Sunday, January 15, 2012


That's what you have to call 3 INT's a punt returner who can't return punts, and a cornerback who can't cover a lick.

Say hello to TJ Yates (not his fault, really) Jacoby Jones (Most overrated player on the Texans roster) and Kareem Jackson (falls down).

It's not really fair to lay this on Yates. He really did as well as you can expect a rookie QB drafted in the 5th round to do. You can say that Jackson and Jones should be deep on the depth chart next year, or off the roster all-together, and if the Texans don't make those positions a priority in the upcoming draft then most of the front office needs to be buried on the decision making depth chart as well.

All in all this was a season Texans' fans should be proud of, not as proud as us 49ers fans are of our season, but proud none-the-less.

Now, it's off to the draft for you. Draft wisely.

And go 49ers

Tuesday, January 10, 2012

The night the B(c)S killed College Football

I've heard the arguments for:

1. Alabama was the best team (no doubt)
2. It was a defensive battle. (debatable)
3. We have to protect the regular season. (we didn't)

Here are the arguments against:

1. It's ridiculous to try and determine your championship over a month after the regular season with no games in between.

Only in D-1A College football is this acceptable. OF COURSE the game was sloppy, neither team had played a down in over 30 days. At least under the old system the bowl games were better and everything was over on New Year's Day. (Remember that? Hard to believe those were the good ol' days) At least under the old system you could relocate every TV in your house to the living room (or borrow TV's from your neighbors) and then get sick trying to watch 4 games at once. You also knew that, when this was all over, you could focus totally on the NFL playoffs. You can't say that today.

2. The B(c)S polling is a sham.

When Nick Saban (who had a definite skin in the game) voted his main competition fourth in his final poll, arguably pushing them out of the game and placing his team in, then you know this whole thing is a joke. Never mind that there's no bigger joke in College Football than the Coaches Poll (the Harris poll being the second biggest joke) but it's gotten to the point that they're not even pretending to be straight any longer. The main argument for the B(c)S is that it gives us "number one vs. number two", except that in this case, it didn't. (this is independent of the argument that Alabama was the best team.)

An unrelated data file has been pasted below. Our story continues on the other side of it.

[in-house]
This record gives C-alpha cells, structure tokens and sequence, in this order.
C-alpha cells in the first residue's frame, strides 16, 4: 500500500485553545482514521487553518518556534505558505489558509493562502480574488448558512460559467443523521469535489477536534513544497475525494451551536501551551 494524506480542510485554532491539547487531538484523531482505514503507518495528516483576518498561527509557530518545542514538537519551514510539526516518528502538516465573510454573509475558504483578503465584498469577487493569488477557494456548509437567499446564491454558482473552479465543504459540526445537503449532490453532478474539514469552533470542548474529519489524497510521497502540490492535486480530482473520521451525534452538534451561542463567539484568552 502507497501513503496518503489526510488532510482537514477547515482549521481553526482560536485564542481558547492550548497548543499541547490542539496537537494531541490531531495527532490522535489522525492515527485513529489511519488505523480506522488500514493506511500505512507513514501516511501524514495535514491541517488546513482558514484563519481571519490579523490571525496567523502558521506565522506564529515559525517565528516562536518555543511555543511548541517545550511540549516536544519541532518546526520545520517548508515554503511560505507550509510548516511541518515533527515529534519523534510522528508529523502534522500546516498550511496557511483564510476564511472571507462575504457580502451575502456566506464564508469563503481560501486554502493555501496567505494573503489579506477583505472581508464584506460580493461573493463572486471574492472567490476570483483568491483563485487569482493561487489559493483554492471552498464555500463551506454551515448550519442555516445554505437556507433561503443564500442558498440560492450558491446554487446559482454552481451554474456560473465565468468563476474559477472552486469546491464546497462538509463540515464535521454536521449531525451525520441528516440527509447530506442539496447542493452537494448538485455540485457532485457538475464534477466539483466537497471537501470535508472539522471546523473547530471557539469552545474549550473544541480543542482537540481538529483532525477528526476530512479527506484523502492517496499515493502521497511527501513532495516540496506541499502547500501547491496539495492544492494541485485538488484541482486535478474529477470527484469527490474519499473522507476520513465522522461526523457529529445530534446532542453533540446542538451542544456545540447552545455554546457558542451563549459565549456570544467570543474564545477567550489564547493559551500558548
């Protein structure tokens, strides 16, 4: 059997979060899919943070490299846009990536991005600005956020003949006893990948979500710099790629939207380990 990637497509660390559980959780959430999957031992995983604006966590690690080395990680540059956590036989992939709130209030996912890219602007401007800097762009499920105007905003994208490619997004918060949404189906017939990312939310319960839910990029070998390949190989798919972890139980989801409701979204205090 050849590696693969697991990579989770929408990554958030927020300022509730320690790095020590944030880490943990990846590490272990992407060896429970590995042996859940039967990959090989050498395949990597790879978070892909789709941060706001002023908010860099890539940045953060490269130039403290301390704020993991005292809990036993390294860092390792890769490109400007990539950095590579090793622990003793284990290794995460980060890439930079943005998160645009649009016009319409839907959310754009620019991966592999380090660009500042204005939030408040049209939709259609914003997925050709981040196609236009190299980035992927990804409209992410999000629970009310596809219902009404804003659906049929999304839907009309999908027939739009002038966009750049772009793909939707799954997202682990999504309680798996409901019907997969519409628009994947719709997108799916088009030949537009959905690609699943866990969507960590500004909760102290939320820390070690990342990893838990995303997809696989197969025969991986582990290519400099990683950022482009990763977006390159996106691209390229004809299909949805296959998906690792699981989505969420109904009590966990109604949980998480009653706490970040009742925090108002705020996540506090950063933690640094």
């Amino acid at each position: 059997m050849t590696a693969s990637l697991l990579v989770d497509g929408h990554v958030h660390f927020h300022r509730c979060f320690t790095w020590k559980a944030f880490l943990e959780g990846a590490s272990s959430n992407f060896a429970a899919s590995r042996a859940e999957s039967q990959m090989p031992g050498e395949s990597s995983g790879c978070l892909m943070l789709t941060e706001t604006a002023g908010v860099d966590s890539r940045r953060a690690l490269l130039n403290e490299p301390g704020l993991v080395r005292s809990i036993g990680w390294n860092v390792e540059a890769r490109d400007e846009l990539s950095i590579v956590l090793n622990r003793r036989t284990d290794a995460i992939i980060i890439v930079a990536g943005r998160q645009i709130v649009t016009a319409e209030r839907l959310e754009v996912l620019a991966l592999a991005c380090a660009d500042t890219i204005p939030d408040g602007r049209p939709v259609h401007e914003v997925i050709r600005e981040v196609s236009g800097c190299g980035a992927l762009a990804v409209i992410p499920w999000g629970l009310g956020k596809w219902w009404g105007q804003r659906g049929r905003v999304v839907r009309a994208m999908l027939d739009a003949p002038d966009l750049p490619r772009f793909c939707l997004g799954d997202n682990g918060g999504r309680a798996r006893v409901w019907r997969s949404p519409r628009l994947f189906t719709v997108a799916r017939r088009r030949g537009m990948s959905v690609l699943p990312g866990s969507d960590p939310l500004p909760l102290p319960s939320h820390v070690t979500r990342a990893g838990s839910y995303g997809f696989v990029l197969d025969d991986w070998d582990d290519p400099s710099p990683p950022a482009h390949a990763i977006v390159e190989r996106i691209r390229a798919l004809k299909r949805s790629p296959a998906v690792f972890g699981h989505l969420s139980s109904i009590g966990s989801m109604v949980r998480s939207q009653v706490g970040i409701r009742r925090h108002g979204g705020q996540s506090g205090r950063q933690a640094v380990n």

3. The regular season doesn't matter any longer.

One of the arguments for the B(c)S is that it protects the integrity of the regular season, a regular season that many (including me) believe to be among the best in sport. Regular season games in College Football "MATTERS" dammit. At least, that's what we're led to believe. The problem with this argument is that, in this case, it didn't matter one iota. Lest you forget, during the sacred regular season, Alabama LOST...AT HOME, to LSU. They lost and they still ended up in the National Championship Game, despite not winning their own conference. In short, the regular season matters, except then the B(c)S (and ESPN, which feeds the beast) decide it doesn't.

It's not that college football will cease to be watched because Alabama won a championship, that's not the point here. The point is that the system is gamed, broken and produced, for the most part, a bevvy of un-watchable dreck that's far worse than what the old system put out, with just as much controversy, and far less excitement on New Year's Day.

Death to the B(c)S!!! (Roll Tide*)

*Nope, not a 'Bama fan, referring instead to a certain commercial. Congrats to Saban & Co. however, they truly were the best team. Best teams don't always win the championship however. Nor should they.

Friday, January 06, 2012

It's more than just the record....

I get that the Chronicle can't help itself. When it comes to pulling for local teams they're the tops. If gushing, not-based-in-reality reporting on local entities (Metro, City Hall, Texans, Astros, Rockets. etc.) was a catagory for a Pulitzer prize then the Chron would lead the nation (instead of, as we all know, holding the dubious honor of being the largest daily to have never won the award*).

That's why this post from Jerome Solomon is so understandable. The Chron HAS to put in that Phillips the Younger would be a good HC, that's what they do. And while it is true that Phillips has an overall winning record as an HC (21 games above .500 at that) the burning image of his HC tenure is the Dallas Cowboys flat out quitting on him in 2009. Add that to the fact that Phillips hasn't performed well in the playoffs, and you have the (accurate) makings of a meme that he's a coach along the lines of Norv Turner. The only difference is, Wade has done a better job of getting to the playoffs, he just seems to not know what to do when he gets there.